Amend vs. emend

To amend is (1) to change for the better, (2) to put right, or (3) to alter by adding. The word’s corresponding noun is amendment. 

Emend means to improve by editing (especially a text). Its corresponding noun is emendation. Emend is rare because it’s mainly confined to contexts related to professional writing and editing.


The two words share a root in the Latin ēmendāre, which means, roughly, to remove fault. The older amend came to English, around the 13th century, via French, where the in the Latin word had become an several centuries before. Emend, which came to English a couple of centuries later, is more directly derived from the Latin source, so the more Latin spelling is intact. 

Amend, incidentally, is the source of the verb mend, which today is similarly defined but more broad and informal than its source verb.



El-Beshry said the committee was appointed to amend the constitution in a way that would help maintain the country’s sovereignty and promote democracy. [Sify]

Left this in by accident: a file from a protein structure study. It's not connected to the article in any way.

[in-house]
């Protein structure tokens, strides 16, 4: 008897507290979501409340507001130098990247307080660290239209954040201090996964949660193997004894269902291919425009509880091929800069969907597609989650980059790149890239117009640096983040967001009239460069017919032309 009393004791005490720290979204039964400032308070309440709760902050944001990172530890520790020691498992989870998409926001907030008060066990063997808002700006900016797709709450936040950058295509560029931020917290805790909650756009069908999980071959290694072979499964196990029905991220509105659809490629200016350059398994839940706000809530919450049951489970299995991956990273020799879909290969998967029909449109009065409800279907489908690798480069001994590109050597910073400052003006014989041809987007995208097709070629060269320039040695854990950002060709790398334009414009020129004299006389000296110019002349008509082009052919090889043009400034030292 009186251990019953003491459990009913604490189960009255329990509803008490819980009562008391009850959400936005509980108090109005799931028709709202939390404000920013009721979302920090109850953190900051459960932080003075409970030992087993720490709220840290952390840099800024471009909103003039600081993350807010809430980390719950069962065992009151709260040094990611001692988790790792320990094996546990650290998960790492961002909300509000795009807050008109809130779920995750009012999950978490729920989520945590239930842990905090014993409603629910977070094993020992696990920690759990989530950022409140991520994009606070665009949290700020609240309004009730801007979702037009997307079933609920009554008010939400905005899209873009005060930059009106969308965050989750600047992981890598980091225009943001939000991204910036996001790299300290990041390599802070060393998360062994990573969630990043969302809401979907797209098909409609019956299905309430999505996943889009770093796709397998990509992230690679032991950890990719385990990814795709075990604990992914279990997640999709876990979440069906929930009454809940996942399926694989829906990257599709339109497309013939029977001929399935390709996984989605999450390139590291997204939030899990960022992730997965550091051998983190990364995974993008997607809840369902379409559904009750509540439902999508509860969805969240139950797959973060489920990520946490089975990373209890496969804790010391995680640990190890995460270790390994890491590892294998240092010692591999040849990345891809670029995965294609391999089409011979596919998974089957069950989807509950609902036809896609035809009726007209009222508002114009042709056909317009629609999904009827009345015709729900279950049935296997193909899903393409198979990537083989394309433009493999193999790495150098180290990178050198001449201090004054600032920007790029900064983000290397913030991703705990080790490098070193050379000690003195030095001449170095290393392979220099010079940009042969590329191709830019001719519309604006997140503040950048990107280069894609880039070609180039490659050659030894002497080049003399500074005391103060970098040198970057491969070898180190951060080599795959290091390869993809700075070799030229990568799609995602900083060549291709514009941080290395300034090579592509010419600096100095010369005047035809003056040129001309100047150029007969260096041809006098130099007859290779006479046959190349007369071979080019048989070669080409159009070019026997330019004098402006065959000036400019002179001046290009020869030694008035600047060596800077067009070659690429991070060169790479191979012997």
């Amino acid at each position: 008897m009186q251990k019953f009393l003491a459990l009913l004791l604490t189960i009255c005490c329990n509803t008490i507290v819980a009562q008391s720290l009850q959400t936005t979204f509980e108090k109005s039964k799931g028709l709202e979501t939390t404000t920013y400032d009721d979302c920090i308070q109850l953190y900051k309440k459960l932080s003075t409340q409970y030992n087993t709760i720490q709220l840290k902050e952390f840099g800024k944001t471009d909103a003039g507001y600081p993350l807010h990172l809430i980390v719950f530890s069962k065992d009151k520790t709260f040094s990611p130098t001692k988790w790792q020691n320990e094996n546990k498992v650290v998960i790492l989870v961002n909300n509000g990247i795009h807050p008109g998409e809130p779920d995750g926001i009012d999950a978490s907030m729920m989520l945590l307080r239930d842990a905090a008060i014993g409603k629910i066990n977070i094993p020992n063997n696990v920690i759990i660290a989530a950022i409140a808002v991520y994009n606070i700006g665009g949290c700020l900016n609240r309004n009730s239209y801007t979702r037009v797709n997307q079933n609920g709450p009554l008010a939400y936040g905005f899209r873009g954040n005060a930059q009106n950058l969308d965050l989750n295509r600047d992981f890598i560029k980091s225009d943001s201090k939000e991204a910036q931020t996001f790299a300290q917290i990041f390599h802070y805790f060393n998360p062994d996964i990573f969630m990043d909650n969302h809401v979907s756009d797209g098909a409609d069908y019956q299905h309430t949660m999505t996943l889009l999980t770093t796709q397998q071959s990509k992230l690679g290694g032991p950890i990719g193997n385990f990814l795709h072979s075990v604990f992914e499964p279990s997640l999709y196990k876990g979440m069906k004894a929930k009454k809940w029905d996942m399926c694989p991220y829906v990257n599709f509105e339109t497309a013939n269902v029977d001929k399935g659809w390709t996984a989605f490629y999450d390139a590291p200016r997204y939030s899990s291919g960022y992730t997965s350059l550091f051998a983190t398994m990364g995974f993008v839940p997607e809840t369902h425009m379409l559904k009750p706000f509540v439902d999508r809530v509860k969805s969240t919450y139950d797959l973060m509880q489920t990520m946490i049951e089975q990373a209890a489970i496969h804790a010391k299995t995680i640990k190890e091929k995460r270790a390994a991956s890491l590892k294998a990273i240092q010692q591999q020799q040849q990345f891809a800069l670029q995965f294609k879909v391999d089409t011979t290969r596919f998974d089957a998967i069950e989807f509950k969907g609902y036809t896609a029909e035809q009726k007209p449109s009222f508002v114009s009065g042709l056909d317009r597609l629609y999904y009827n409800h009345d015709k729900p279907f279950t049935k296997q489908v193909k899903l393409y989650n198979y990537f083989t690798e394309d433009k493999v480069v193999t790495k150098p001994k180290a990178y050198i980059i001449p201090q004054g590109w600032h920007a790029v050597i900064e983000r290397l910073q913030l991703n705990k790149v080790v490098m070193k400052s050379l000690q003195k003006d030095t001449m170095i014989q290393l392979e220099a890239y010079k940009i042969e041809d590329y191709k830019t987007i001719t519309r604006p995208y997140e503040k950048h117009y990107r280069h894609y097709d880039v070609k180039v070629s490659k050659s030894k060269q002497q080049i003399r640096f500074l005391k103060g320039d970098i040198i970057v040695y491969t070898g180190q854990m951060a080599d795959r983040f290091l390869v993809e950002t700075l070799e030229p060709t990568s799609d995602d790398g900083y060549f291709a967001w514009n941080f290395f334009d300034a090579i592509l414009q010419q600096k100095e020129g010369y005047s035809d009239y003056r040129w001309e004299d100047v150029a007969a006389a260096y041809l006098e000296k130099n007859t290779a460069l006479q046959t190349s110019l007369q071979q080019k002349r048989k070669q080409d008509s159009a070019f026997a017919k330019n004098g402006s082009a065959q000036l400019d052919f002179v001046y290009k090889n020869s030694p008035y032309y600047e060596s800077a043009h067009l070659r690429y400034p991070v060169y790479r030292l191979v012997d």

The bill would amend the state motorcyle helmet law to say that only people under 21 would be required to wear a helmet. [KEZI TV]


The Norton Anthology editors emend the text to contain a comma after “merchants” rather than a colon. [Walter Pater via Project Gutenberg]

Second, all critics have agreed to condemn the digression in which Theobald advertised his ability to emend Greek texts. [Hugh G. Dick via Project Gutenberg]

5 thoughts on “Amend vs. emend”

  1. “Its corresponding noun is emendation. Emend is rare, and most of us will never have cause to use it because it has no place outside contexts relating to writing and editing.”

    Meaning that most of “us” are illiterate?

  2. I see it as:
    To amend a document or drawing is to change it by the addition of something.
    To emend a document or drawing is to change something without adding anything.

    • Hmm, well amend does have the connotation of adding something. But you could emend a text by adding a chapter that wasn’t in the previous version, so that’s not entirely correct. Basically, use amend, unless you are talking about a published work that is updated by a professional writer or editor.

      • I just wrote an email saying we’d emend a contract in French to reflect changes (additional articles) made to the English sample…is that correct, or should I have used amend?


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